At Cask Trade, we are fortunate to have a few of these rare casks that are very difficult to come by as single cask! They include ex-bourbon barrels filled with whisky distilled in January 1997 and Hogsheads containing Caperdonich from November 1997.
Caperdonich was founded in 1897 by James Grant and built across the road from Glen Grant distillery. It was originally named Glen Grant Number 2 as the distillery was built to increase the Grants capacity to match an increased demand from the market. It was, therefore, built as a replica of Glen Grant, including identical stills, water source and barley.
Interestingly, a pipe was fitted between the two distilleries as they were both, in essence, producing the same spirit. That way, new make spirit from Caperdonich could be sent across the street to be put in casks at Glen Grant. Stories tell of locals trying to access the “whisky pipe” in the dead of night. At the start of the 20th century, there was a crash in the whisky industry, known as the Pattison Crisis. This event resulted in Glen Grant Number 2 closing in 1902.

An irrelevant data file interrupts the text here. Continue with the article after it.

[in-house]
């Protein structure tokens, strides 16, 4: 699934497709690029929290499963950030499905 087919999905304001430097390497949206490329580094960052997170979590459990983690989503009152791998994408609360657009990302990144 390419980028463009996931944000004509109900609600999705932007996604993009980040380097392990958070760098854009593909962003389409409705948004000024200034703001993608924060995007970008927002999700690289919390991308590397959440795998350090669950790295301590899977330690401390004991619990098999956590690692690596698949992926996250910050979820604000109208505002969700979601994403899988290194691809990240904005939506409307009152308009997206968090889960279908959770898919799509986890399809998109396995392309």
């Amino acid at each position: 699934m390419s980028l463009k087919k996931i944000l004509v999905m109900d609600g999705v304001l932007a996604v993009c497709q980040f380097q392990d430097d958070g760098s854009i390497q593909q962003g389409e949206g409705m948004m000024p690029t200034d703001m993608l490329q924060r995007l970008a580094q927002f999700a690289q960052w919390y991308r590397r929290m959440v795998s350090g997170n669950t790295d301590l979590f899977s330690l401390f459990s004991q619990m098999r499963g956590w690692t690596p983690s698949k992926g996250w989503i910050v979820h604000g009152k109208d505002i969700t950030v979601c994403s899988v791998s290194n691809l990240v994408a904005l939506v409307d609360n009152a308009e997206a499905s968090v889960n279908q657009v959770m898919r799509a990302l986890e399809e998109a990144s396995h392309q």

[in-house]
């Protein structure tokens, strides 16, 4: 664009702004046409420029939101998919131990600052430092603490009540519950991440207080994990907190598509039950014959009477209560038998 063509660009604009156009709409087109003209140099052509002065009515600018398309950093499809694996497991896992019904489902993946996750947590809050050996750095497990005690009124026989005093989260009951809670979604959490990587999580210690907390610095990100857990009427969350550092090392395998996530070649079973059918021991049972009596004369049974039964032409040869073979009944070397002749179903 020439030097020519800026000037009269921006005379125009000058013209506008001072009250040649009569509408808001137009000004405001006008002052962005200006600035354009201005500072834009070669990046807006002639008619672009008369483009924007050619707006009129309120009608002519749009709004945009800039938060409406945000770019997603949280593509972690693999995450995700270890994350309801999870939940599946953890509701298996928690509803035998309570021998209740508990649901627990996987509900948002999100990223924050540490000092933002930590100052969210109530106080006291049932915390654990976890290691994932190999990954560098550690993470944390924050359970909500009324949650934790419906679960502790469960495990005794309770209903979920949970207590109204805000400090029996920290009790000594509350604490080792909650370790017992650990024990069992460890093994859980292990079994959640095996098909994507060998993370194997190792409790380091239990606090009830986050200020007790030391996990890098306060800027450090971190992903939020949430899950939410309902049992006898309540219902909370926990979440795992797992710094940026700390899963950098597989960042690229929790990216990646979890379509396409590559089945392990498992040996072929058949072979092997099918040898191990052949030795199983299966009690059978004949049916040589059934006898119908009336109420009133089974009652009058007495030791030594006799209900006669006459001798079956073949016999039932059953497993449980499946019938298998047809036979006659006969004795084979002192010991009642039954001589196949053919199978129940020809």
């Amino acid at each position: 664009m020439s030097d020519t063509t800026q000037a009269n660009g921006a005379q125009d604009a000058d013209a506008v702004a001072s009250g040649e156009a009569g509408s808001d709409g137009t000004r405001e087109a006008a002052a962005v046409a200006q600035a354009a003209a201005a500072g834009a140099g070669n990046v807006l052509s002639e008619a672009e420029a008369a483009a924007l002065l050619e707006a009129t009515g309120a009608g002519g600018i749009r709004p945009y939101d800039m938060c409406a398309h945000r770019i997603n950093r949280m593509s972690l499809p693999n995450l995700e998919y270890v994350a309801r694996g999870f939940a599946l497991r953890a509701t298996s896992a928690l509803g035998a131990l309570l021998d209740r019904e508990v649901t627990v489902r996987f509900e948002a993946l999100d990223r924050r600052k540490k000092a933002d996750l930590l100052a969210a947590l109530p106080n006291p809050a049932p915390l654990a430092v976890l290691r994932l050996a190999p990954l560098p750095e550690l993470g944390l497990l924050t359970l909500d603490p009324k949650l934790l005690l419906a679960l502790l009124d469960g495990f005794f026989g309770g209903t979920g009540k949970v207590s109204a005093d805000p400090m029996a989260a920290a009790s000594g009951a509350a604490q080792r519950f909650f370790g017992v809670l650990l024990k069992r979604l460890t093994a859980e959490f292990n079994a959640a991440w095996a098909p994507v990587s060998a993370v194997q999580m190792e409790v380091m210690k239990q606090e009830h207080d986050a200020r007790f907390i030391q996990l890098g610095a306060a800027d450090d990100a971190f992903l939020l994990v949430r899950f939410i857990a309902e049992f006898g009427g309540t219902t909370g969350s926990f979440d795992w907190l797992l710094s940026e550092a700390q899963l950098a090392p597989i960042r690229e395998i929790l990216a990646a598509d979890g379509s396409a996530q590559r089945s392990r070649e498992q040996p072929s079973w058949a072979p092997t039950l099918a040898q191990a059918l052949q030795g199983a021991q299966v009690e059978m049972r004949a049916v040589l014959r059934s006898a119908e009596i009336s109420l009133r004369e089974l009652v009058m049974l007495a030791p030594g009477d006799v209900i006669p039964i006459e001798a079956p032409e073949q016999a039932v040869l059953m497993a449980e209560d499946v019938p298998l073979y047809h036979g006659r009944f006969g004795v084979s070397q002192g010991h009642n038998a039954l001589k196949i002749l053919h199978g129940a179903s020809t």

Glen Grant Number 2 lay dormant until 1965 when the distillery was revitalised by The Glenlivet and Glen Grant. The distillery had to be legally renamed in 1967, as laws had changed since 1902 that forbade distilleries from sharing a name. That is how Caperdonich, meaning secret well, was born and the distillery started producing whisky again.
Since then, Caperdonich’s spirit character had mysteriously changed and was no longer a replica of Glen Grants. It was mostly destined for the blending market, with the majority heading into Chivas Regal and Passport blends. Most of the Caperdonich produced was drunk young as a component in blended whisky. As a result, There is very little Caperdonich left, in casks, aging as a single malt. Pernod Richard purchased Caperdonich in 2000 and closed the distillery for a second time in 2002. The buildings were unfortunately demolished in 2011.
Caperdonich produced an elegant and floral whisky. Similar to Glen Grant but with less of its signature green apple character and more spice and plenty of fruit. Caperdonich’s distinctive and delicious whisky style, combined with its rarity, has resulted in a significant increase in demand since the distillery stopped producing new whisky in 2002. The demand and reputation of Caperdonich is reflected in the prices of recent single cask bottle prices. – Most coming in at £200-£500 a bottle for Caperdonich aged 20-24 years old.
Interested in having a closer look? Get in touch with us and let’s talk whisky!